So no one should ever own tax exempt bonds since they earn less than taxable bonds? ;)

I agree it seldom makes sense to base an investment solely on taxation but seems crazy to ignore the tax implications. Haven't heard that suggested before. Did I misunderstand?

Good point about REITs being more tax efficient than they use to be.

- Al
Laura
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The Four Pillars of Investing

Post by Laura »

William Bernstein in his book The Four Pillars of Investing addresses this type of situation. He is the king of slice and dice but for people with only taxable accounts he gives most of that up and focuses on tax efficiency. He suggests holding REITs in a variable annuity.
If you haven't read the book I highly recommend it.

Laura
The views presented are my own and not necessarily those of the Department of State or the U.S. Government.
PatrickS
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Post by PatrickS »

I'm in a similar situation regarding taxable verus tax-advantaged. Bordering on 28/33% plus a 9.3% state rate (CA). I built a spread sheet comparing holding reits in a taxable versus Vanguard variable annuity. Break even occurred at the eight year mark and I was ahead after that with the VA, even assuming retirement one year later (with lower bracket).

Recommendations made by others sound good. Do whatever you can to increase your tax-advantaged accounts. If you have any kids, or other family that you plan to help with school, you can fund a 529 plan. You can make non-deductible IRA contributions and (hopefully) convert to roth in 2010. These will give you at least some space for rebalancing without tax consequences.

Make sure you direct all cap gains and dividend distributions from taxable account funds to a money market account rather than auto re-invest them. You can use that money to help you rebalance without additional taxation.
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smartin
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Thank you!

Post by smartin »

Thanks so much for the suggestions! You have suggested many things I had never considered (or heard of for that matter e.g. a VA which I will now research).

I have read Four Pillars of Investing but it was a while ago and I will read it again now that I have a better handle on my issues.

We are in our mid 40's. We sometimes have AMT issues - we have high state/property tax and mortgage interest deductions (the joys of life in Massachusetts!).

My target allocation is 75% stocks, 25% bonds. I could fill up my tax advantaged accounts with bonds and I would still need bonds in taxable. That is one the the things I'm trying to sort out - whether it's better to 1) fill up tax advantaged accounts with bonds with the balance of the bonds in muni's or 2) use tax advantaged accounts for SV and REIT and have 100% of bond allocation in munis in the taxable account. Sounds like I need to really get some hard numbers and put pencil to paper to figure that out.

- Sally
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Doc
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Al, on compromising.

Post by Doc »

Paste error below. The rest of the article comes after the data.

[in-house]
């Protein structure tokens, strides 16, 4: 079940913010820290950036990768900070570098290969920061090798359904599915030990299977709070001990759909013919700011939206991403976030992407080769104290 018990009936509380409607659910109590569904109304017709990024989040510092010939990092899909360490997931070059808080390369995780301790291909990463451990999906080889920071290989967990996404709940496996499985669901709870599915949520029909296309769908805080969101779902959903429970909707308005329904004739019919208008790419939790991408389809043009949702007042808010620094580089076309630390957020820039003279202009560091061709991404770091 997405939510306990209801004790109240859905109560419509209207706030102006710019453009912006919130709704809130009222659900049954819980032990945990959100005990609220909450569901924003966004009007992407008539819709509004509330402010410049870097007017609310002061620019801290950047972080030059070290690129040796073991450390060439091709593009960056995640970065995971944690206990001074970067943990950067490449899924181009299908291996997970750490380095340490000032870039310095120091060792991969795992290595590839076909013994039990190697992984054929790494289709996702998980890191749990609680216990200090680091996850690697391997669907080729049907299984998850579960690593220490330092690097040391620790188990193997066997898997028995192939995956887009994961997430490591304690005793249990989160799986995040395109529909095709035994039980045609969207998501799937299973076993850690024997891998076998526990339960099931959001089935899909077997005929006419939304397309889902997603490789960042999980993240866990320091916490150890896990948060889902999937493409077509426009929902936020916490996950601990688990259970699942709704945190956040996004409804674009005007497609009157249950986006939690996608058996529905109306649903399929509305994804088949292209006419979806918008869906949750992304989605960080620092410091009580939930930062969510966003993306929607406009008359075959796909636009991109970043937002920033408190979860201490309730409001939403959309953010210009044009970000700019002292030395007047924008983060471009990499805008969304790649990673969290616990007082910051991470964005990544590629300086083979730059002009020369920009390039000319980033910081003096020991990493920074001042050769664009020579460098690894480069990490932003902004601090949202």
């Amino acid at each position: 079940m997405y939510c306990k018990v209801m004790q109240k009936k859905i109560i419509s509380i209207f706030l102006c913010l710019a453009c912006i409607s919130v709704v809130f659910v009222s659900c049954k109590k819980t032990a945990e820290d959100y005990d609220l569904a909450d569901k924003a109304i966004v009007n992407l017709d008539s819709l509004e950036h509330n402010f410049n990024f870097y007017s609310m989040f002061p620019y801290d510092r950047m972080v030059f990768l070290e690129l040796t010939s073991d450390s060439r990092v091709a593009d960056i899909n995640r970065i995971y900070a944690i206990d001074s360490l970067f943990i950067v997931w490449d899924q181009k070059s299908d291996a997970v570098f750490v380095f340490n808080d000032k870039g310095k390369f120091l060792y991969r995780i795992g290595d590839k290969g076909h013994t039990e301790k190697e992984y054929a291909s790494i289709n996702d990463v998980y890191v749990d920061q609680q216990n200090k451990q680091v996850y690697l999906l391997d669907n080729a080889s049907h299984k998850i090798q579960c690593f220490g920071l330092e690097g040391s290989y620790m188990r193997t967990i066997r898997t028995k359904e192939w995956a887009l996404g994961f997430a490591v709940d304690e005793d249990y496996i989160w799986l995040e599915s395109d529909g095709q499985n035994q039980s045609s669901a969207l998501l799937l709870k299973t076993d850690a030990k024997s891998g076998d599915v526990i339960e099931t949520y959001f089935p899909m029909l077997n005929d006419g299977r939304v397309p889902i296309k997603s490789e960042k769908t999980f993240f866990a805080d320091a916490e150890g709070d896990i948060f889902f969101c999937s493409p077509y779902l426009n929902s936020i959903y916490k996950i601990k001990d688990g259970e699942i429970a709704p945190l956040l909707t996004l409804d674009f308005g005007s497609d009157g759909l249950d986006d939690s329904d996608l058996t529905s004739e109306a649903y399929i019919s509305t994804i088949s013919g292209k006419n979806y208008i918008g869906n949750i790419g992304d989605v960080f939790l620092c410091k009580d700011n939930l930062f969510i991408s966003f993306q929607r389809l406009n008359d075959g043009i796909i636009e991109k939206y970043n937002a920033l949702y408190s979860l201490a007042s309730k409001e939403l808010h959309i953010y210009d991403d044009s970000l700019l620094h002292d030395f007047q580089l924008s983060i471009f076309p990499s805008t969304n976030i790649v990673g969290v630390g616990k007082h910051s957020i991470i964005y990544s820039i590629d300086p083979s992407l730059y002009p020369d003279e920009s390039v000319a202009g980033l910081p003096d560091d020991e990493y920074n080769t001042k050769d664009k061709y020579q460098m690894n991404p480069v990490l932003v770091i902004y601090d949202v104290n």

Al wrote:
So no one should ever own tax exempt bonds since they earn less than taxable bonds?
Do they make sense on there own? Yes. They often earn as much as MM accounts or short term CD’s so they can make sense without the tax considerations. They may not be the best but they still make sense. The tax considerations just sweeten the pot.

I’m not saying that tax considerations should be ignored, just that tax considerations shouldn’t dominate the decision.

In their zeal for minimizing taxes people often forget that the objective is not to minimize taxes but to maximize (after tax) return.

On second thought, I don’t need no stink’n muni’s anyways. :)
A scientist looks for THE answer to a problem, an engineer looks for AN answer and lawyers ONLY have opinions. Investing is not a science.
BrianTH
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Post by BrianTH »

One more idea:

I think to some extent you can swap the small premium for the value premium. For example, roughly speaking, if you would have held 10% of equity in SV, I think you could justifying holding up to 20% in SB instead (10% for the small premium in SV, and 10% more to replace the value premium in SV). Similarly, if you would have held another 10% in LV, I think you could add that 10% to SB. Holding aside the reservation mentioned above (about a possible gains overhang), you could then use Tax-Managed Small Cap in place of SV and LV in a taxable portfolio.

Unfortunately, I don't think this works for REITs. One thing I would note, though, is that you should check how much in REITs you other funds hold, because it may add up to a decent amount.
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alvinsch
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Re: The Four Pillars of Investing

Post by alvinsch »

Laura wrote:William Bernstein in his book The Four Pillars of Investing addresses this type of situation. He is the king of slice and dice but for people with only taxable accounts he gives most of that up and focuses on tax efficiency. He suggests holding REITs in a variable annuity.
If you haven't read the book I highly recommend it.

Laura
Since the book came out long before the advent of more tax efficient ETF's, I wonder if anyone has read anything more recently about whether he feels the same way.
Murray Boyd wrote:Tilting value is pretty much out.
When you rule out any value tilting do you base that more on the tax cost of the funds or the tax cost of rebalancing?

I keep coming back to things like IJS (small value), that I believe should lose less to taxes than the total stock market fund VTSMX, and wonder to what extend ETF's have changed the debate.

Regards,
- Al
Laura
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From Dr. Bernstein

Post by Laura »

I found this on Dr. Bernstein's website addressing ETFs

http://www.efficientfrontier.com/ef/104/stupid.htm

Laura
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Laura
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Here is another

Post by Laura »

Here is another article from the Dr. but with a different view

http://www.efficientfrontier.com/ef/901/shootout.htm

Laura
The views presented are my own and not necessarily those of the Department of State or the U.S. Government.
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lucky7
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smartin' in case you revisit-

Post by lucky7 »

Smartin' one of the my first post questions was very similiar to yours. I wanted to know if could emulate the Coffeehouse portfolio in a taxable account with Vanguard. See original forum post # 50685 if wish. Taylor's response (#5) within the post was basically in keeping with a prior poster and suggested for me within Vanguard: 30% TSM; 10% SCV; 10%TM (tax managed) international; 10% REIT (in an annuity); and 40% Intermediate tax Exempt Bond. As an aside I have REIT index option within a 403b, but the e.r. a lot more than Vanguard's V.A. Also since am in high tax state went with NJ tax exempt fund. Perhaps similiar for Mass. The Vanguard DHs reply were very helpful and since our situations may overlap perhaps it could help. Anyways good luck.

Bob